Posted on Thursday, October 1st, 2009 at 4:15 pm
Author: Renee Martin
Who would be mean to someone with a disability? We function under the belief that we take special care of those that are differently-abled, because of their vulnerability, yet the truth is quite opposite of that. Ableism has become a normalized part of the social discourse, which often leads to disastrous results for those whose bodies have been understood as different and therefore “inferior.”
According to MSNBC:
“Fiona Pilkington suffered more than a decade of abuse from a gang of youths who terrorized her family by urinating on her house, taunting her developmentally challenged daughter and beating her severely dyslexic son. Despite repeated calls to police and desperate letters to her local lawmaker, no one intervened to stop the persecution, and Pilkington killed herself and her 18-year-old daughter when she set fire to their family car in October 2007.”
Here we had the tragic loss of two lives because of the abuse of people who were neurologically atypical went unchallenged and unheard. Socially we protect those who we value, and a refusal to intervene can only be understood as a desire to make the Pilkington family disappear. Each time Fiona reported these incidents and they in turn went unchecked by local authorities, the behaviour of her abusers was encouraged. Now, following a lengthy inquest, Leicestershire police have been found partially responsible for the tragedy. It’s too late for Pilkington and her child, though.
The differently-abled are understood to exist without power because some of them need accommodation to negotiate the world today. The accommodation can come in the form of alteration, to make the environment physically accessible and it may also come in the form of a refusal to subject themselves to the same sort of standards as a neurotypical person, depending upon the circumstances.
How many adults would stand idly by while a four year old girl was being abused by a gang? I daresay any adult within eyesight would intervene, yet the police force ignored the hate aimed at Francesca Hardwick, Pilkington’s daughter, who had the mental development of a four year old girl.
Fiona Pilkington was told that she was “overreacting” and to “draw her drapes.” It is difficult for many to believe that such cruelty is actually intentional, but those that must negotiate ableism face this sort of behaviour on a regular basis. Some of the violence is fear-based. Even though it is common knowledge that disability is not contagious, there is an irrational fear of difference that leads to rejection and a devaluation of our shared humanity.
Some of the able-bodied have internalized the hierarchies within our society. We understand the ability to express power coercively as representative of our social standing, and those that are able-bodied actively seek to reaffirm their place by reminding those that are differently-abled that they are second-class citizens. We may initially respond to such behaviour with incredulity and yet when we examine the way in which other isms (sexism, racism, ageism, etc.) are maintained, it is clear that such actions are not only normalized but accepted.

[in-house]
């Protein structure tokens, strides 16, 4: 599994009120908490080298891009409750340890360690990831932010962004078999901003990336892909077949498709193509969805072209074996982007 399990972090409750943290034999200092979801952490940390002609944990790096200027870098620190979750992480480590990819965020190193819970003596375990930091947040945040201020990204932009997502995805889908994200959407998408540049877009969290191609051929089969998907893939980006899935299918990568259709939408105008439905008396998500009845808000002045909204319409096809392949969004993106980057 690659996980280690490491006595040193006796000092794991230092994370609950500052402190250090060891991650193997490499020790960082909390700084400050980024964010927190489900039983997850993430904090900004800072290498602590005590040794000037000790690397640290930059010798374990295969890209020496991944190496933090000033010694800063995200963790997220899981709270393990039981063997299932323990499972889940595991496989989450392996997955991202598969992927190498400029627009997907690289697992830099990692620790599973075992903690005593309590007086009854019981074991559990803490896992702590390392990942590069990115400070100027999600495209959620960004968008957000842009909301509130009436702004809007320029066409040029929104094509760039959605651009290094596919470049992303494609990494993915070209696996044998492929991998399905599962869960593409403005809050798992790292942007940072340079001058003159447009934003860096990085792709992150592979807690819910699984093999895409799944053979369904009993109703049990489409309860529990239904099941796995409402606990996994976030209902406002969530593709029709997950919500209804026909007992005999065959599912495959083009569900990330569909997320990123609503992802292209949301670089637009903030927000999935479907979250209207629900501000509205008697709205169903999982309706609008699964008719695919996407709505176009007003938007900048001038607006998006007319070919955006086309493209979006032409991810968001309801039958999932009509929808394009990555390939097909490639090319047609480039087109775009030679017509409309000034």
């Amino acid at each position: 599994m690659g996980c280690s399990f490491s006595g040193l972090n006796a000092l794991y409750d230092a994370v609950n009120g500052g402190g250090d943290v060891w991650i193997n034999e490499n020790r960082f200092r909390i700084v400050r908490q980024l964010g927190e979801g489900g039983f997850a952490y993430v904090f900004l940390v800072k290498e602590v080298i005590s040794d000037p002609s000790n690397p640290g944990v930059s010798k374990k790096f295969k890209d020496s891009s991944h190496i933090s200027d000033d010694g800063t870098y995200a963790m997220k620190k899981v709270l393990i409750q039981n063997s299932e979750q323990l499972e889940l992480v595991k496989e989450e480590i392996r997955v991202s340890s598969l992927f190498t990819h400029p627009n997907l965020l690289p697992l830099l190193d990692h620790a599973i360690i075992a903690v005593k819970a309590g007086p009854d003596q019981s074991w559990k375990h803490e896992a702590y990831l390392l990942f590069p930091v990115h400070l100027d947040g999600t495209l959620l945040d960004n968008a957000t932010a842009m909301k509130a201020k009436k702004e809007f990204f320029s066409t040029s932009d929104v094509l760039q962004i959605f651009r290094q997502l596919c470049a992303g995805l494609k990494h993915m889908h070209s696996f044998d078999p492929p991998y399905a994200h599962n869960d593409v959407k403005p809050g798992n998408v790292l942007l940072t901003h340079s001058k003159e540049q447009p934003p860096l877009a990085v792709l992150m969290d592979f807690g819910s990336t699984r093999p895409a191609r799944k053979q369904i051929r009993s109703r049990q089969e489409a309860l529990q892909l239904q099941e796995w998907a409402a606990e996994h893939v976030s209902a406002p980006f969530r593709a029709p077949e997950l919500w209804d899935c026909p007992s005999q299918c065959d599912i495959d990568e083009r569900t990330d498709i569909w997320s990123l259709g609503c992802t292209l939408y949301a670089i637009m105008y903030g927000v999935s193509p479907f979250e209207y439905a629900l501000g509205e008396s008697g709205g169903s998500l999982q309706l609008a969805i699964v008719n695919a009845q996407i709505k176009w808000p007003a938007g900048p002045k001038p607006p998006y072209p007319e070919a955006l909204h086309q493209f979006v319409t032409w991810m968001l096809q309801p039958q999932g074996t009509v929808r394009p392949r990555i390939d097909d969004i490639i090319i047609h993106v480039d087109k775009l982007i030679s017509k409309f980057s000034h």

Blogs like The Deal with Disability chronicle the experiences of a woman living with Cerebral Palsy. The author is an educated woman who is often treated like a child. Even those that claim to want to help the differently-abled often succumb to their privilege, demeaning the people they are supposedly trying to care for.
Jerry Lewis, for example, was recently awarded the Jean Hersholt Humanitarian Award at the Academy Awards, despite protests. Lewis stood proudly as he received a standing ovation from his peers, and orgotten were the many infantilizing comments he made about those with Muscular Dystrophy. It was a conscious decision on the part of the Academy to bestow this award upon Lewis, despite the fact that disability activists were protesting outside of the building as Lewis was being honoured.
Time after time, the concerns of the differently abled are overlooked to privilege the opinions and/or bodies of the able-bodied. Issues from job discrimination to outright abuse arise over and over again. The differently-abled are constructed as over-sensitive when they complain about this treatment, because the right to oppress is assumed to exist for those that are able bodied.
Following the inquest, the police who so badly mishandled the Pilkington case may now see the error of their ways, but there will be many more victims before it is understood that different does not mean “less than.”
Global Comment © 2012 | Design & Developed by : Slate